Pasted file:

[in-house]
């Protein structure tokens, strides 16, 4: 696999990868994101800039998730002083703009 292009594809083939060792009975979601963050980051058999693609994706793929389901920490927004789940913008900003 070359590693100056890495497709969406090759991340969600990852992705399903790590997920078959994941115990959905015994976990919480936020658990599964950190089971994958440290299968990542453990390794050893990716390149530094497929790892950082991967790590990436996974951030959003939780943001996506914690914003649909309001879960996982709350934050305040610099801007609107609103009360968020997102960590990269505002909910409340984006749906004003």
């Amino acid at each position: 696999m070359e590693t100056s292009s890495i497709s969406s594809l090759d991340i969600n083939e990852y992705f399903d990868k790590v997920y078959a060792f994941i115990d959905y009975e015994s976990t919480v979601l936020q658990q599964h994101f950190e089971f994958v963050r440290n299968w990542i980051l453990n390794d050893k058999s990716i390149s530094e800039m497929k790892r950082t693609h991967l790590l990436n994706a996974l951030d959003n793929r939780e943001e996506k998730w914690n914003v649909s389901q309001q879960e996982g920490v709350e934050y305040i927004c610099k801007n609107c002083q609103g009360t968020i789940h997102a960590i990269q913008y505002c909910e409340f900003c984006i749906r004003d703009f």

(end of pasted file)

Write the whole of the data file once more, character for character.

[in-house]
């Protein structure tokens, strides 16, 4: 696999990868994101800039998730002083703009 292009594809083939060792009975979601963050980051058999693609994706793929389901920490927004789940913008900003 070359590693100056890495497709969406090759991340969600990852992705399903790590997920078959994941115990959905015994976990919480936020658990599964950190089971994958440290299968990542453990390794050893990716390149530094497929790892950082991967790590990436996974951030959003939780943001996506914690914003649909309001879960996982709350934050305040610099801007609107609103009360968020997102960590990269505002909910409340984006749906004003």
């Amino acid at each position: 696999m070359e590693t100056s292009s890495i497709s969406s594809l090759d991340i969600n083939e990852y992705f399903d990868k790590v997920y078959a060792f994941i115990d959905y009975e015994s976990t919480v979601l936020q658990q599964h994101f950190e089971f994958v963050r440290n299968w990542i980051l453990n390794d050893k058999s990716i390149s530094e800039m497929k790892r950082t693609h991967l790590l990436n994706a996974l951030d959003n793929r939780e943001e996506k998730w914690n914003v649909s389901q309001q879960e996982g920490v709350e934050y305040i927004c610099k801007n609107c002083q609103g009360t968020i789940h997102a960590i990269q913008y505002c909910e409340f900003c984006i749906r004003d703009f």